Take the Krogans just as an example. Here is a warrior race that mass-procreates and thrives on conflict. To combat their spread and inevitable conquering of other species (post-Rachni Wars of course), the Turians introduced the genophage, a genetic disorder that only allowed 1 in 1000 Krogan babies to survive. This forced the Krograns to become ever-protective of their species, eliminated their numerical advantage on the field of battle, and produced a new species from the ashes that was tougher, stronger and more resilient than their ancestors. This is but one, severely summarized version of a single side-story in Mass Effect.

Continuing the Mass Effect example, I clocked in close to 60 hours in the first game, and over 45 hours in the second game by the time I was done. That is over 100 hours of combined playtime in the Mass Effect universe. While I am curious to see what kind of an adaptation they come up with, I sincerely doubt it will be able to capture the essence of what makes the Mass Effect universe so special: an intricate, multi-faceted, multi-layered story with numerous inter-connected stories, all spooling into their own respective yarns. The series has already spawned two full-length novels, and a graphic novel.

So when Steinberg claims that movies are the complex genre, and the video game genre is what needs more than a single dimension, I have to vehemently disagree. I can agree with the fact that a lot of video games lack the central narrative that should serve as the backbone and not as a marginalized afterthought. However, this doesn’t change the fact that for games with incredibly powerful narratives, such as Mass Effect, Elder Scrolls, or World of Warcraft, the exact opposite is true. There is no silver screen adaptation that can capture the true essence of these worlds in a 90-minute movie laden with eye-popping special effects and record-shattering stunts.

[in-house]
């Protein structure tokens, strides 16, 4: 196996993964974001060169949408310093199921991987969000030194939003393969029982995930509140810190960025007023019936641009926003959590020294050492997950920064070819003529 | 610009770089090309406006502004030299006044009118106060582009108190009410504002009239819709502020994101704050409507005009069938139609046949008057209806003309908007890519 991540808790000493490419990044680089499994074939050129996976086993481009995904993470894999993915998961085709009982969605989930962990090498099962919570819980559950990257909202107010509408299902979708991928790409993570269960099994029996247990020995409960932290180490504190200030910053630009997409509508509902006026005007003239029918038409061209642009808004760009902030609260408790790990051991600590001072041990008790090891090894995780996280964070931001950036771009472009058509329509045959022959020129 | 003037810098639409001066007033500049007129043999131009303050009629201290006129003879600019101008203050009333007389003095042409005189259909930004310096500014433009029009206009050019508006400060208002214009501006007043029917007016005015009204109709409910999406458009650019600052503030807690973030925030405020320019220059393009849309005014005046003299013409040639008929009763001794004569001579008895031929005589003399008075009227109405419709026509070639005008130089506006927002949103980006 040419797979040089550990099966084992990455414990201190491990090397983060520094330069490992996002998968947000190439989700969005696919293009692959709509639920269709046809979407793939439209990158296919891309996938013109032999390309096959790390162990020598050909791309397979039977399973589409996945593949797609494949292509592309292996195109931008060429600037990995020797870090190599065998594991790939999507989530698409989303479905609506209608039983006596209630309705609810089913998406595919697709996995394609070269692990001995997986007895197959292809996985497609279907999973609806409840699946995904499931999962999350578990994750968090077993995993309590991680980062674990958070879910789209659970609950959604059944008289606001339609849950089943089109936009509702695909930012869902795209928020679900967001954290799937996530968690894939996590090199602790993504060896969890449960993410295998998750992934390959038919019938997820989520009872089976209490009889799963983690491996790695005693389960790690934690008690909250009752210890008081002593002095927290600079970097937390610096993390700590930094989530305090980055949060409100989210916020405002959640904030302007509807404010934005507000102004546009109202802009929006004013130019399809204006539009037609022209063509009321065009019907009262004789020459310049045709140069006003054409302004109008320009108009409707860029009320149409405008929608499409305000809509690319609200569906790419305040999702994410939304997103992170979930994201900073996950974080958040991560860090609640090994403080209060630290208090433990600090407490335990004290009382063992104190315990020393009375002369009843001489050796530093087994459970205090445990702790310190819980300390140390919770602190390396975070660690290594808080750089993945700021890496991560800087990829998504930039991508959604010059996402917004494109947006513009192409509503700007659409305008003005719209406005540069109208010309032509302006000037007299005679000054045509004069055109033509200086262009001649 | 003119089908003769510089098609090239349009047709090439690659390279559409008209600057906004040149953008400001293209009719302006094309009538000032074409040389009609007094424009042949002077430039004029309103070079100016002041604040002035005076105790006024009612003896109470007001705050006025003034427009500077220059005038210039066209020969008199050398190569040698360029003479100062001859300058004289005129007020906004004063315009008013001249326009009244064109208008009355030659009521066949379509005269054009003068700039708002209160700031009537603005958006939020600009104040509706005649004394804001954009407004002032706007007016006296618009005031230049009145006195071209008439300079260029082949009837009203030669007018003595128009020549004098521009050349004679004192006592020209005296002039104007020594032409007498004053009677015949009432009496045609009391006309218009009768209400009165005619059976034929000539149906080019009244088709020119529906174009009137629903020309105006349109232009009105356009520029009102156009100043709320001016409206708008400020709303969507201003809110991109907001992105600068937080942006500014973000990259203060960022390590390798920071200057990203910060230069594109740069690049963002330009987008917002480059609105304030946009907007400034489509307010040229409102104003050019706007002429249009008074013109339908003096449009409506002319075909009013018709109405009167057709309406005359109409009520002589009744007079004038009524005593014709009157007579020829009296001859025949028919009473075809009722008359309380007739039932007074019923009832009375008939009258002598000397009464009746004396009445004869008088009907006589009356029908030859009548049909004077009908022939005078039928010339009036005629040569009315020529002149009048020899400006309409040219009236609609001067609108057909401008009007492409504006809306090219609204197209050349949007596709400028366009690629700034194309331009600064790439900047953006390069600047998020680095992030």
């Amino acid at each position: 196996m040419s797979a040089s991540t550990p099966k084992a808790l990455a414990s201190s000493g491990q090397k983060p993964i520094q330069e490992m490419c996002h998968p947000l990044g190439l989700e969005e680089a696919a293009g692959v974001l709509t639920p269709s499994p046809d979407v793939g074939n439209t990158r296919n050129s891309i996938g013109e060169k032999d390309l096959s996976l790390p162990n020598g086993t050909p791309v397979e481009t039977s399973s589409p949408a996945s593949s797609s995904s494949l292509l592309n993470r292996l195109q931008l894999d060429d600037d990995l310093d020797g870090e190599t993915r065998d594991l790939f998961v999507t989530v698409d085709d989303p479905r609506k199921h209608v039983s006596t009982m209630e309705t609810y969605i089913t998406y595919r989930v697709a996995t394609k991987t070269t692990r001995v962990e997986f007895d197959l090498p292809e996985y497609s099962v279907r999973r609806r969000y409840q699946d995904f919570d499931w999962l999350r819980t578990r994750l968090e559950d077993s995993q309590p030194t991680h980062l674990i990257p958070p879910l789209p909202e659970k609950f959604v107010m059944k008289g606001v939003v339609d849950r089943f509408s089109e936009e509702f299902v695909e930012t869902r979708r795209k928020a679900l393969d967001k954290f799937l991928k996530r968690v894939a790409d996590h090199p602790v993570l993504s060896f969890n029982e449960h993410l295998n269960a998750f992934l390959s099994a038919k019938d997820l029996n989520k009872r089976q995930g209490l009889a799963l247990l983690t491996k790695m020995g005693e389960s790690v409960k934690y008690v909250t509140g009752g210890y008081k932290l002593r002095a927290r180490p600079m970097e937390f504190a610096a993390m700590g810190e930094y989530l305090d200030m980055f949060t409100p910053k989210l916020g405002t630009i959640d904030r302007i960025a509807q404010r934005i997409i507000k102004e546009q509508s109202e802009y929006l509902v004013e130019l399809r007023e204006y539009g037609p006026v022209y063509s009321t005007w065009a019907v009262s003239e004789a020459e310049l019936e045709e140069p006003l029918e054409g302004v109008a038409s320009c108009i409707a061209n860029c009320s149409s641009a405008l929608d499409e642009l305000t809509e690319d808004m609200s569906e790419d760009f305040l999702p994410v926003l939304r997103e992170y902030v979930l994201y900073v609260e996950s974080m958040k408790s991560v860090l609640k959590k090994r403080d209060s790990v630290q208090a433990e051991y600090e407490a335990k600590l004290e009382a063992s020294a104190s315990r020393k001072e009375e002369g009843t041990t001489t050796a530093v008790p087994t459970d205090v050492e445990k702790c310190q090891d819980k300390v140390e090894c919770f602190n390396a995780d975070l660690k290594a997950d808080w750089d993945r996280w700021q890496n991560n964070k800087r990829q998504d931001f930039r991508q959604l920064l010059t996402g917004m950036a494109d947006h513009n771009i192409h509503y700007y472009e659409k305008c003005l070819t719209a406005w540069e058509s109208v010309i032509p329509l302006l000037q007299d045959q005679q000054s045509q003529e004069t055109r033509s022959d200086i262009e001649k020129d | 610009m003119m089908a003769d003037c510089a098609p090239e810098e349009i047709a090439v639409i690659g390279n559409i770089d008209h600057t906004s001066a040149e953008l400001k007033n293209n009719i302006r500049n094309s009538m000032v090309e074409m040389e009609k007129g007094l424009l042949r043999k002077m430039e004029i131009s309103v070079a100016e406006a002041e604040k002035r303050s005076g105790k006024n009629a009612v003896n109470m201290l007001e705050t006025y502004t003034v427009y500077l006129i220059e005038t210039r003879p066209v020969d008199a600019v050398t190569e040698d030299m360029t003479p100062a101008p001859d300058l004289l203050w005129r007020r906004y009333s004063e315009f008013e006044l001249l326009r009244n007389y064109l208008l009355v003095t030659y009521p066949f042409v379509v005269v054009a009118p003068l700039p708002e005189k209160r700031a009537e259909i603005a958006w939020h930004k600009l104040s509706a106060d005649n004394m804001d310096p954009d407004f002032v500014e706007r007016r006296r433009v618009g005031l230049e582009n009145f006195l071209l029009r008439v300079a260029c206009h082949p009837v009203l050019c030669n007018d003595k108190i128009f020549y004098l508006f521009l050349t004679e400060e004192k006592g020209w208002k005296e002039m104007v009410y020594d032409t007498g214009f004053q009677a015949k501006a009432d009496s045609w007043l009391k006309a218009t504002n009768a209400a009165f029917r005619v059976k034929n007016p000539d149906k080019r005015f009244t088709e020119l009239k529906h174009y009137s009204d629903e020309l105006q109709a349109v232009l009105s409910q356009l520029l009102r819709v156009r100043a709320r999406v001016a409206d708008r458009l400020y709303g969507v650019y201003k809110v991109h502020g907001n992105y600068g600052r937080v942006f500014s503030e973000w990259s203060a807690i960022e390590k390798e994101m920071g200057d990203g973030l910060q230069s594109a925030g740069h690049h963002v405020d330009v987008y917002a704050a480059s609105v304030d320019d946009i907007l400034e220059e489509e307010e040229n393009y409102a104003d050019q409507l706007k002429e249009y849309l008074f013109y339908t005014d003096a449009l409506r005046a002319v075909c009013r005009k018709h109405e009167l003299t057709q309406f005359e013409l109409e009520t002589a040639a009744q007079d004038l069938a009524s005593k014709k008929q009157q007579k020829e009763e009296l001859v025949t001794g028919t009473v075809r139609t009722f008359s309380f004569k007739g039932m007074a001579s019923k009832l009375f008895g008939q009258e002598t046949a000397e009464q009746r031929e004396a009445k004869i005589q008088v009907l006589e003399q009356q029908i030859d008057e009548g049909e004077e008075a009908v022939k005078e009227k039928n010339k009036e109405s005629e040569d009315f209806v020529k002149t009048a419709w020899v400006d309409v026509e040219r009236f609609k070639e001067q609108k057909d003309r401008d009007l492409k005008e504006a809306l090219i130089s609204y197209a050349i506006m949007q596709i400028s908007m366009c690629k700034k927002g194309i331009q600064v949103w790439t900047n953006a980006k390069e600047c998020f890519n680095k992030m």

The rule that applies to books, also applies to complex, narrative-drive video games here. I can’t really think of a book that was faithfully and compelling transformed onto a powerful story in Hollywood, save, maybe, Watchmen. (Don’t say Lord of the Rings, that wasn’t a 90-minute flick, it was a 11-hour-23-minute saga, and only then was Peter Jackson able to capture a fraction of Tolkein’s universe).

The bottom-line is that video games, although still suffering from an acute shortage of dedicated staff writers, is by no means a ‘one-dimensional’ interactive beast incapable of achieving the complexity modern cinema can produce. In a lot of cases, the contrary holds true, and Steinberg should recognize that.

“Owen Wilson as Ken?” or “Which Hollywood Actor Would Can You See Playing Your Favorite Video Game Tough Guy?”

May 3, 2010 5 comments

Since I have started writing for Explicit Gamer, it has opened up a new avenue that wasn’t particularly conducive to this blog. I had an idea the other day, putting together a list of top ten Hollywood actors that I would love to see take on the role of video game tough guys.

The full post is here, knock yourself out, and let me know what you think!

Categories: Bronte, Editorial